Alexander Hamilton is the toast of Broadway: A hip-hop musical about one of the founders of American democracy and government, written by Nuyorican composer Lin-Manuel Miranda who saw parallels between Hamilton and Tupac Shakur and who says, with all seriousness, that the 18th Century man on the $10 bill is, “someone I think embodies hip-hop.”

The bastard son of a prostitute and a Scotsman, Hamilton rose from poverty in the Caribbean to become one of America’s founding fathers: chief staff aide to General George Washington; pioneering architect of the U.S Constitution; founder of America’s financial system; father of the United States Coast Guard; founder of the New York Post.

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He did it all before the age of 48, when he was felled by a dueling bullet, fired by Aaron Burr – kind of like Tupac, who also rose from poverty, shook up the world, and then died young from a bullet.

Parallels between Alexander Hamilton and Tupac Shakur have been drawn
Parallels between Alexander Hamilton and Tupac Shakur have been drawn

One of the original founding fathers, America celebrates Hamilton’s birthday On Monday, and for good reason. Hamilton is not on Mount Rushmore, but he is on the $10 bill. His name and face are known, but his story was more obscure – at least in pop culture circles – until Miranda read a biography on the revolutionary and an idea formed to present Hamilton to the world using a hip-hop framework. It was a revolutionary idea for a revolutionary man.

What began as a four-minute rap presented to President Obama and Michelle at the White House in 2009 morphed into a Broadway musical six years later – one of the most-hyped Broadway shows in the history of theater. Hamilton opened to sold out shows at the Public Theater in February 2015, then transferred to the Richard Rodgers Theatre on Broadway on August 6, 2015, where it also sold out for months and months.

So is Hamilton Springtime for Hitler or West Side Story? There is no Rotten Tomatoes for Broadway musicals as there is for Hollywood movies – a website that aggregates reviews for movies and TV and has a cumulative score. Combing through the Internet, it is hard to find a discouraging word.

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Elisabeth Vincentelli from Hamilton’s own New York Post quipped: “At last, bipartisanship! ‘Hamilton’ may be the only thing the Obamas and Cheneys ever agree on.”

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“Hamilton the Musical” is seen as revolutionary to some, as the musical employs mostly black and Latino actors and actresses to play the ultra-white Revolutionaries who defeated the British – Hamilton, Thomas Jefferson, George Washington and their opposition, King George IV.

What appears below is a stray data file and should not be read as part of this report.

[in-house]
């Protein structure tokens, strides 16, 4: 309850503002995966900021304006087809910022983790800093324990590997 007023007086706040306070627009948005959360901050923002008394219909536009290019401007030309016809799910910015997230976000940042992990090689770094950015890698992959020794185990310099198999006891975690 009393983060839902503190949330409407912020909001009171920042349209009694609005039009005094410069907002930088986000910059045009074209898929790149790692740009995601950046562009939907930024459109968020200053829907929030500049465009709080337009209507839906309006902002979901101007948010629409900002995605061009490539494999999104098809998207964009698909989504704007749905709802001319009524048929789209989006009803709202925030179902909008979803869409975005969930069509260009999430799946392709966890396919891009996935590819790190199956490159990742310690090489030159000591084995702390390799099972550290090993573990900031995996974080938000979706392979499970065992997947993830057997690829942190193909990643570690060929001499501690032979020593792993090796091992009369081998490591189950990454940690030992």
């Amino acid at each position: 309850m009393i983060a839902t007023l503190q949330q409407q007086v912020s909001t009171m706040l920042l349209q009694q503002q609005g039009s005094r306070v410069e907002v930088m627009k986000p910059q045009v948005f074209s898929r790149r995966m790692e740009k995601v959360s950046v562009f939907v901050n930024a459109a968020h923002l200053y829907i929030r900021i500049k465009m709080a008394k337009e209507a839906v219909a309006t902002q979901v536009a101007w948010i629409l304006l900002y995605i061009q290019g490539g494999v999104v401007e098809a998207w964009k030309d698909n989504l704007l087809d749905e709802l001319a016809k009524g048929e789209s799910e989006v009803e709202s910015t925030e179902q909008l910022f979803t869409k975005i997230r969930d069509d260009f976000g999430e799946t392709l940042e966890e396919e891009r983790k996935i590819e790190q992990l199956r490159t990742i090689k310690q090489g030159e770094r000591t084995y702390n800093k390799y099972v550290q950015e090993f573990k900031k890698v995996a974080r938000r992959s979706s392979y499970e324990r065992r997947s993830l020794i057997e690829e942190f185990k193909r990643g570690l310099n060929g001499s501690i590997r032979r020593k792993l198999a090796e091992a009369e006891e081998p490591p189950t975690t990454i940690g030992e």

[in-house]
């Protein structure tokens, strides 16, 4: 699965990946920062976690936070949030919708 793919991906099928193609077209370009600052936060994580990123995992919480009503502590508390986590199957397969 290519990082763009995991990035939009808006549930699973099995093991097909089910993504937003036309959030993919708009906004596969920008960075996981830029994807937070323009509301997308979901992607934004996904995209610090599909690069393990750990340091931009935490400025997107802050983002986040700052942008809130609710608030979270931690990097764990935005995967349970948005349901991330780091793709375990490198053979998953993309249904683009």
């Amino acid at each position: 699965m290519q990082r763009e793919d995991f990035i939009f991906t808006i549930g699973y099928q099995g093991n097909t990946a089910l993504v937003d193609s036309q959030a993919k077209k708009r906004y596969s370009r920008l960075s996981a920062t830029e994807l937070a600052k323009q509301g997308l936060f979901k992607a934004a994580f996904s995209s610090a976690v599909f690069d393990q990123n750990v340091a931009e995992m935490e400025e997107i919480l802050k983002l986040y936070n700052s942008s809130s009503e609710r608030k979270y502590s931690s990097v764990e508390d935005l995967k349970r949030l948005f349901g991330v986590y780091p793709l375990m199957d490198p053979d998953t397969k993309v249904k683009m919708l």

Vincentelli stops short of labeling it revolutionary, however: “Truly radical art is divisive, and under its brash exterior, ‘Hamilton’ is warmly reassuring – a love letter to a land of opportunity where ‘The 10-dollar founding father without a father/Got a lot farther by working a lot harder/By being a lot smarter/By being a self-starter.’”

Ben Brantley for The New York Times began his review with: “Yes, it really is that good,” then explains: “A show about young rebels grabbing and shaping the future of an unformed country, ‘Hamilton’ is making its own resonant history by changing the language of musicals. In temperament, they’re probably a lot closer to the real men who inspired this show than the stately figures of high school history books. Before they were founding fathers, these guys were rebellious sons, moving to a new, fierce, liberating beat that never seemed to let up. ‘Hamilton’ makes us feel the unstoppable, urgent rhythm of a nation being born.”

That liberating beat in Hamilton is propelled by hip-hop, rap, salsa, R&B, jazz, pop, Tin Pan Alley, and the contemporary Broadway chorals.

Alexis Soloski from The Guardian praised Hamilton for mixing musical genres and employing them in an 18th Century story: “But what’s original about his [Miranda’s] work is the fervor and fearlessness with which it borrows and recombines other genres and styles – pop, rock, jazz, operetta. He is a living iPod Shuffle. I don’t know too many other theater artists who could appropriate, with dash and conviction, TLC, 40s girl groups and Gilbert and Sullivan. All in the same song.”

Is Hamilton as revolutionary to Broadway as the Founding Fathers were to the British and to the establishment of a new country? Advance ticket sales in excess of $30 million say it is. Sold out shows say yes and critics around the world were almost unanimous in giving Hamilton five stars.

Alexander Hamilton. The world knows his name, the world knows his face and now the world knows his story. A lot of $10 bills have been spent to produce the show Hamilton, and a lot of people have spent many $10 bills to see one of the biggest Broadway shows in the last 20 years.

Hamilton deserves the accolades along with Lin Manuel-Miranda. Both men came from the Caribbean, both men struggled and worked hard, against the odds to revolutionize the world: Hamilton helped defeat the British and laid a foundation of law and finance to create the greatest country on earth, while Manuel-Miranda’s Hamilton has shaken up the world of Broadway.